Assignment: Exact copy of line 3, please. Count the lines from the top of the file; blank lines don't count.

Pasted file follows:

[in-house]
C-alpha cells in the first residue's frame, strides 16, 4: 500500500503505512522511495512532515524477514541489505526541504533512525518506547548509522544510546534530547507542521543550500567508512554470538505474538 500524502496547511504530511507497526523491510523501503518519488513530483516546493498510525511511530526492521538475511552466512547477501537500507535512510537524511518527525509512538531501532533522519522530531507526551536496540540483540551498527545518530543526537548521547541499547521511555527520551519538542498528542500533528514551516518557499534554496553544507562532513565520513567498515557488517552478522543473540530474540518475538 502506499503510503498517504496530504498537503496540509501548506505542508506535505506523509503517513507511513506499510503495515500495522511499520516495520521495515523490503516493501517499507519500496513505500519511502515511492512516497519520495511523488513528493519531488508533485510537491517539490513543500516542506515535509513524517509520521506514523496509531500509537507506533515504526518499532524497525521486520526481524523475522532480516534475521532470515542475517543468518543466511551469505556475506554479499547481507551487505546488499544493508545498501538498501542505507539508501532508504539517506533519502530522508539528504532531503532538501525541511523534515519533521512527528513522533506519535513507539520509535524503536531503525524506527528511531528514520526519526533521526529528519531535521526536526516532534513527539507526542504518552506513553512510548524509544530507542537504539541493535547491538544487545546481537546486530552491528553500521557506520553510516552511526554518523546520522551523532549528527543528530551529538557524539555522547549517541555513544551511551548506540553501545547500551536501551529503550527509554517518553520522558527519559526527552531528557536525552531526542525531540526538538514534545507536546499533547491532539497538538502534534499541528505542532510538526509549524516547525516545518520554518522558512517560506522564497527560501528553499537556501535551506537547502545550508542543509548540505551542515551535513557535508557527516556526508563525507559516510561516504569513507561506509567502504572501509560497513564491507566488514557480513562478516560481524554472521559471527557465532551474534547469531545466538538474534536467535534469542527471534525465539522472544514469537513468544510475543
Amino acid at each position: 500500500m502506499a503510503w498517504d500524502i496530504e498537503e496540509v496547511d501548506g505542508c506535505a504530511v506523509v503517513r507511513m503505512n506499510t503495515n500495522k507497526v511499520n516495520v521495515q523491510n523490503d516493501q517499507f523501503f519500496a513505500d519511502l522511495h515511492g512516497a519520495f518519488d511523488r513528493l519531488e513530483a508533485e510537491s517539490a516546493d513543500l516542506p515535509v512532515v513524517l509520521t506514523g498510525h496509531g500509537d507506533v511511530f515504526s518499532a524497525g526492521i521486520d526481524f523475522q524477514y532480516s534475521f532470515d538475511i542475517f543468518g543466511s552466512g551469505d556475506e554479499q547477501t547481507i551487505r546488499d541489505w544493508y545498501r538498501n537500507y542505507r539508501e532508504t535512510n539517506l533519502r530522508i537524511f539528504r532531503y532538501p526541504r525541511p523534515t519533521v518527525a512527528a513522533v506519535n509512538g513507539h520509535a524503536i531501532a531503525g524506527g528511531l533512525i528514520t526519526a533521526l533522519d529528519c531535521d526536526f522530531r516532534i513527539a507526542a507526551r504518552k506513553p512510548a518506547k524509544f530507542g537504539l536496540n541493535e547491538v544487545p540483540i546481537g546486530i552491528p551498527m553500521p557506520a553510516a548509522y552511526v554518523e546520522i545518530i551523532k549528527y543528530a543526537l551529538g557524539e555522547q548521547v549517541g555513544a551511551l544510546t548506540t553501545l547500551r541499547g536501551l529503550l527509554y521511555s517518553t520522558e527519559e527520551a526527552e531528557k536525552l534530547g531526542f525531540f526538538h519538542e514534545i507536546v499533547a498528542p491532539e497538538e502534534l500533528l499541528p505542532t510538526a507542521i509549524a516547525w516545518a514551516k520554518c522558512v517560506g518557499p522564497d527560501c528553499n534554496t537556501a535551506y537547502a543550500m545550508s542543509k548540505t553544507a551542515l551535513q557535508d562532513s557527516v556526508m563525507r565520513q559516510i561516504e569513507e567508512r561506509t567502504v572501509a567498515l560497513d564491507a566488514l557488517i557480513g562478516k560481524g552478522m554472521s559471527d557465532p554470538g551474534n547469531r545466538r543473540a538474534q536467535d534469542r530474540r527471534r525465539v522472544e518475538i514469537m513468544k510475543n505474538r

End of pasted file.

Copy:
Amino acid at each position: 500500500m502506499a503510503w498517504d500524502i496530504e498537503e496540509v496547511d501548506g505542508c506535505a504530511v506523509v503517513r507511513m503505512n506499510t503495515n500495522k507497526v511499520n516495520v521495515q523491510n523490503d516493501q517499507f523501503f519500496a513505500d519511502l522511495h515511492g512516497a519520495f518519488d511523488r513528493l519531488e513530483a508533485e510537491s517539490a516546493d513543500l516542506p515535509v512532515v513524517l509520521t506514523g498510525h496509531g500509537d507506533v511511530f515504526s518499532a524497525g526492521i521486520d526481524f523475522q524477514y532480516s534475521f532470515d538475511i542475517f543468518g543466511s552466512g551469505d556475506e554479499q547477501t547481507i551487505r546488499d541489505w544493508y545498501r538498501n537500507y542505507r539508501e532508504t535512510n539517506l533519502r530522508i537524511f539528504r532531503y532538501p526541504r525541511p523534515t519533521v518527525a512527528a513522533v506519535n509512538g513507539h520509535a524503536i531501532a531503525g524506527g528511531l533512525i528514520t526519526a533521526l533522519d529528519c531535521d526536526f522530531r516532534i513527539a507526542a507526551r504518552k506513553p512510548a518506547k524509544f530507542g537504539l536496540n541493535e547491538v544487545p540483540i546481537g546486530i552491528p551498527m553500521p557506520a553510516a548509522y552511526v554518523e546520522i545518530i551523532k549528527y543528530a543526537l551529538g557524539e555522547q548521547v549517541g555513544a551511551l544510546t548506540t553501545l547500551r541499547g536501551l529503550l527509554y521511555s517518553t520522558e527519559e527520551a526527552e531528557k536525552l534530547g531526542f525531540f526538538h519538542e514534545i507536546v499533547a498528542p491532539e497538538e502534534l500533528l499541528p505542532t510538526a507542521i509549524a516547525w516545518a514551516k520554518c522558512v517560506g518557499p522564497d527560501c528553499n534554496t537556501a535551506y537547502a543550500m545550508s542543509k548540505t553544507a551542515l551535513q557535508d562532513s557527516v556526508m563525507r565520513q559516510i561516504e569513507e567508512r561506509t567502504v572501509a567498515l560497513d564491507a566488514l557488517i557480513g562478516k560481524g552478522m554472521s559471527d557465532p554470538g551474534n547469531r545466538r543473540a538474534q536467535d534469542r530474540r527471534r525465539v522472544e518475538i514469537m513468544k510475543n505474538r